A very useful tool for shaping the cork is an oscillating multi-tool. I use mine to cut the edges that will lie flat against the glass. There's a couple of ways to not have the substrate pour out the bottom. One is to have a continuous cracked-cork mosaic beneath the planter. Another is to cut your lie-flat edges at an angle, so the top of the planter stands much farther off the glass than the bottom. Pack the bottom inside with a wad of LFS. Another is to not cut the angle, but instead silicone in a little cork "plug" inside the bottom of the planter part-round, and again take a wad of LFS to block the remaining gaps.

Good luck!

PS I agree with KMC that the horizontal round looks like an epic crestie hide. Not sure I'd fill that one...
Do you really need to retain pots? I've siliconed many vertical partial-rounds and back-filled with plant substrate. Usually I'll fill about halfway, set my rooted plant in there (pull it out of the pot and wash the roots as a biosecurity step), and complete the substrate fill with one hand while keeping the plant oriented correctly with the other. Note, it's important to not use dry substrate, but to pre-wet it. I do this while I'm mixing up my own, from dry bags of the constituents. I just mix in a tub, and add water as I'm stirring. Kind of like making cookie dough or something. Anyway if you don't pre-wet you can suffer hydrophobic "soil" issues and plant death. Don't ask me how I know this. As I repeat frequently here, if it can be fucked up, I have probably done it. "Fail early, fail often" is a personal credo. Anyone but an idiot will learn really fast this way! I recommend it. Ha ha ha. Really though - just go for it, and watch what happens.

A very useful tool for shaping the cork is an oscillating multi-tool. I use mine to cut the edges that will lie flat against the glass. There's a couple of ways to not have the substrate pour out the bottom. One is to have a continuous cracked-cork mosaic beneath the planter. Another is to cut your lie-flat edges at an angle, so the top of the planter stands much farther off the glass than the bottom. Pack the bottom inside with a wad of LFS. Another is to not cut the angle, but instead silicone in a little cork "plug" inside the bottom of the planter part-round, and again take a wad of LFS to block the remaining gaps.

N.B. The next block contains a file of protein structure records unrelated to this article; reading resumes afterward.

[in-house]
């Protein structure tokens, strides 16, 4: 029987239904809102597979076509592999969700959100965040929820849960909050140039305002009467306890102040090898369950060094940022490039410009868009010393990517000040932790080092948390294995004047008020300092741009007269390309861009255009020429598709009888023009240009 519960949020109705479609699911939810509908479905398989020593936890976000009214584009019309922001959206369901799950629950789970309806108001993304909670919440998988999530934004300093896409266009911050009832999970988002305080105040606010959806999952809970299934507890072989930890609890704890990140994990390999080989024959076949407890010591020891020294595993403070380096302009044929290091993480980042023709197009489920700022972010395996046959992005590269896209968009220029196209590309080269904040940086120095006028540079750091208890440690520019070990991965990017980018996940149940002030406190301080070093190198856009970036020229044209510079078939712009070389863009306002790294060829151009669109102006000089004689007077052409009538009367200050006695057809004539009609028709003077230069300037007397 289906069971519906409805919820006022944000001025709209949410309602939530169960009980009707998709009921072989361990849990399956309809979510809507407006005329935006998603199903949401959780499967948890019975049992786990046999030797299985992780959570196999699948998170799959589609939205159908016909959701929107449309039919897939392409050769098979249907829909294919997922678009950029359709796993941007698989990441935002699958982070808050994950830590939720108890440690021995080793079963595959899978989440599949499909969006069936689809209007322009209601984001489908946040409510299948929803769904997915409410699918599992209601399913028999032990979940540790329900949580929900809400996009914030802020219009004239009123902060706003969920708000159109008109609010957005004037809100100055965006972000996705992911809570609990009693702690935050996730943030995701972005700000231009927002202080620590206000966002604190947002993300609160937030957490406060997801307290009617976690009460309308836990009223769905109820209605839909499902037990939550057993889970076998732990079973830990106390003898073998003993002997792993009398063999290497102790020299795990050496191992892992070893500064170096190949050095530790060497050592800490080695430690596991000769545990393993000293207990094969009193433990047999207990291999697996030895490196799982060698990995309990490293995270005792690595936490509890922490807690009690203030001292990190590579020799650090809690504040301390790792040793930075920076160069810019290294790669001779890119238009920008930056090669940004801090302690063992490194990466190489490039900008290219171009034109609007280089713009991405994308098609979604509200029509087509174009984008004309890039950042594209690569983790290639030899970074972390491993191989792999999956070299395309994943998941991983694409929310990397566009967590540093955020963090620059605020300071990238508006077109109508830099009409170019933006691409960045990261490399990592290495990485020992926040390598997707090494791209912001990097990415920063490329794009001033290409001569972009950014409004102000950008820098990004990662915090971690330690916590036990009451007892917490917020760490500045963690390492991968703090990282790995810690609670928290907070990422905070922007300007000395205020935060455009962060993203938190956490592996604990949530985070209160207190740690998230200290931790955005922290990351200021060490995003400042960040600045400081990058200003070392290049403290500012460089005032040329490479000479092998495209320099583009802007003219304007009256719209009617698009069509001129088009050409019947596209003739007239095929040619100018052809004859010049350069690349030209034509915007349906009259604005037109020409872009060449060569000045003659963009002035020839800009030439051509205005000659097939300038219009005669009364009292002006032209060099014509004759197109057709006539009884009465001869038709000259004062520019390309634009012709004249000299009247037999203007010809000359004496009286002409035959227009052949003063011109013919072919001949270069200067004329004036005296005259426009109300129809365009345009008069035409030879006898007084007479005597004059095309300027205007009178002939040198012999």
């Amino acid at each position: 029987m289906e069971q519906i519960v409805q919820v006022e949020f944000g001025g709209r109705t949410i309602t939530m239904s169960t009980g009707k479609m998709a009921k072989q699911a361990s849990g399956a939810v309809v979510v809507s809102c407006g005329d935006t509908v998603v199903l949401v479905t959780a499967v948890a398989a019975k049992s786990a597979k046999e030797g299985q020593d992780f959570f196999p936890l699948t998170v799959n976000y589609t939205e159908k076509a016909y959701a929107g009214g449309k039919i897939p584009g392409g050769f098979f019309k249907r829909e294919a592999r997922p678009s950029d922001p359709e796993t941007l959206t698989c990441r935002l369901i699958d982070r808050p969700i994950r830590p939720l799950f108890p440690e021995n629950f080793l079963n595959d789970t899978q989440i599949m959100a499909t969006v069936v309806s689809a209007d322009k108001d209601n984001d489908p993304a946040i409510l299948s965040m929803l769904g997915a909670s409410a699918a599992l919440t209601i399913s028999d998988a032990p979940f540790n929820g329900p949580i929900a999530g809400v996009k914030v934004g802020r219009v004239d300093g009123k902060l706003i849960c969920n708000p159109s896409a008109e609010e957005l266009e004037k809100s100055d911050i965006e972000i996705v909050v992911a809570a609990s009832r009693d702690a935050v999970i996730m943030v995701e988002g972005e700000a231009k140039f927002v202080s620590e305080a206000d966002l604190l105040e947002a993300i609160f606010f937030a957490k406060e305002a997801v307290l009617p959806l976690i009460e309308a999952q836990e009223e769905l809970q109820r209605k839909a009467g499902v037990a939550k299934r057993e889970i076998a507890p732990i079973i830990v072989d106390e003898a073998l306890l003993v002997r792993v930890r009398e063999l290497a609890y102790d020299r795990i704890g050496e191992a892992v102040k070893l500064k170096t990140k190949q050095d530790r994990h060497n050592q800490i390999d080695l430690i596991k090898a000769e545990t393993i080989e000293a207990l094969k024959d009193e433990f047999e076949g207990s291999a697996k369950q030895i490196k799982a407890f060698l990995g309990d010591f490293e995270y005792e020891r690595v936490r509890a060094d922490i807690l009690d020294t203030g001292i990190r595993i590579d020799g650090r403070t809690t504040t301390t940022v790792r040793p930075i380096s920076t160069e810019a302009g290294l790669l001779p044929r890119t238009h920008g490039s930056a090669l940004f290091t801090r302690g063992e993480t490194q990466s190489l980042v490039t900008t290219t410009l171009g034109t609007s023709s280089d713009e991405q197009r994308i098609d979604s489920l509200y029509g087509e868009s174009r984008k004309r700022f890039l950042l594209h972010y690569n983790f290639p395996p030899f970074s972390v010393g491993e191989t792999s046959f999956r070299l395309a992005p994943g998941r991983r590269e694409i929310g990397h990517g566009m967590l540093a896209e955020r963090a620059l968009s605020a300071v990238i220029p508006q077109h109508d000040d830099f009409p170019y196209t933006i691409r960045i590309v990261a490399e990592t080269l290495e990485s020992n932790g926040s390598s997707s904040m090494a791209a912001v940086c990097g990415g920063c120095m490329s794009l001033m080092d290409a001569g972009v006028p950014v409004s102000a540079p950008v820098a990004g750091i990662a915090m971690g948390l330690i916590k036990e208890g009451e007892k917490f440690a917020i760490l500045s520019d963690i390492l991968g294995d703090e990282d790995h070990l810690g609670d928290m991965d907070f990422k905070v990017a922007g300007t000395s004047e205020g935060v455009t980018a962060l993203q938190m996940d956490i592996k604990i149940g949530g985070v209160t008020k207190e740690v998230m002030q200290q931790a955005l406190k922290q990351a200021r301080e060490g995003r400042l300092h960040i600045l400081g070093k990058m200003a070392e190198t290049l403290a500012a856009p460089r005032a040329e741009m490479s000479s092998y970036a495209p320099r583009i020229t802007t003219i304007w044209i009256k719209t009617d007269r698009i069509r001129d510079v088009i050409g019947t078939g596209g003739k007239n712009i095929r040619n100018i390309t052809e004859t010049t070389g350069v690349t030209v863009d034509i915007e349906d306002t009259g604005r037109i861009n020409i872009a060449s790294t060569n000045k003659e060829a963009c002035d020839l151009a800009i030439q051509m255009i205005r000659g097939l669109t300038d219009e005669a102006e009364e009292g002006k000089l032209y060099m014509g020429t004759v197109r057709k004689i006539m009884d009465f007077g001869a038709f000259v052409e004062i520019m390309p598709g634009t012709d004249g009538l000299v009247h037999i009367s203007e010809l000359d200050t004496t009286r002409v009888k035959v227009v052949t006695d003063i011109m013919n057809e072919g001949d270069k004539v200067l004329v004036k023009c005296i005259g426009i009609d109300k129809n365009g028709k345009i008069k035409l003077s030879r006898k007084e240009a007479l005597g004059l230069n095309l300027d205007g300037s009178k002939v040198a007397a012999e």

Good luck!

PS I agree with KMC that the horizontal round looks like an epic crestie hide. Not sure I'd fill that one...
Thanks a lot this is all super helpful! Thank you for the tip about pre-wetting the soil! I’ll heed the advice and leave the horizontal one as a hide. So just to be clear you’re saying don’t use any pots? The vertical one won’t be siliconed to the glass and will just sit on top of the soil (a bit more straighter than the shown position). If I plan to fill the vertical one at the top with a pothos, I’m a little confused on how drainage would work if I close it off with the cork bark mosaic method, should I still leave a space for a piece of tubing to run down into the soil? I’m worried about so much water running through the cork bark inside and there being a mold problem. Also what is LFS, all I could find looking it up was local fish stores lol.
 

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So just to be clear you’re saying don’t use any pots?
Quite right. No pots.

I’m a little confused on how drainage would work if I close it off with the cork bark mosaic method, should I still leave a space for a piece of tubing to run down into the soil? I’m worried about so much water running through the cork bark inside and there being a mold problem.
Uh...gravity does its thing? "Close it off"? Ever done any plumbing, my friend? Do you personally, in your heart, know and understand and appreciate why plumbers are well-paid people? Ha ha ha. Water will find its own way out. Oh yes. Water is a real fucker, that way. But in this case, its properties are perfectly aligned with your interests -

Nope, no need to leave any spaces, use any tubing, or worry about mold. It'll all be fine, all on its own. Any of those methods I gave will work, the sole determinant is which one suits your aesthetic preference, and your design. Like, maybe you don't want a full-wall cork mosaic and just want the single planter look. In that case I'd cut the angles and have the "tilted" planter. But in your pics it looks more like the full-wall mosaic. Oh, when I mentioned siliconing a little piece of cork as a "plug" - I mean silicone it, just like the partial-round, right to the glass. You don't really need to worry about tight tolerances in wood joinery - just something that'll block most of the hole. Your wad of LFS will do the rest.

Also what is LFS, all I could find looking it up was local fish stores lol.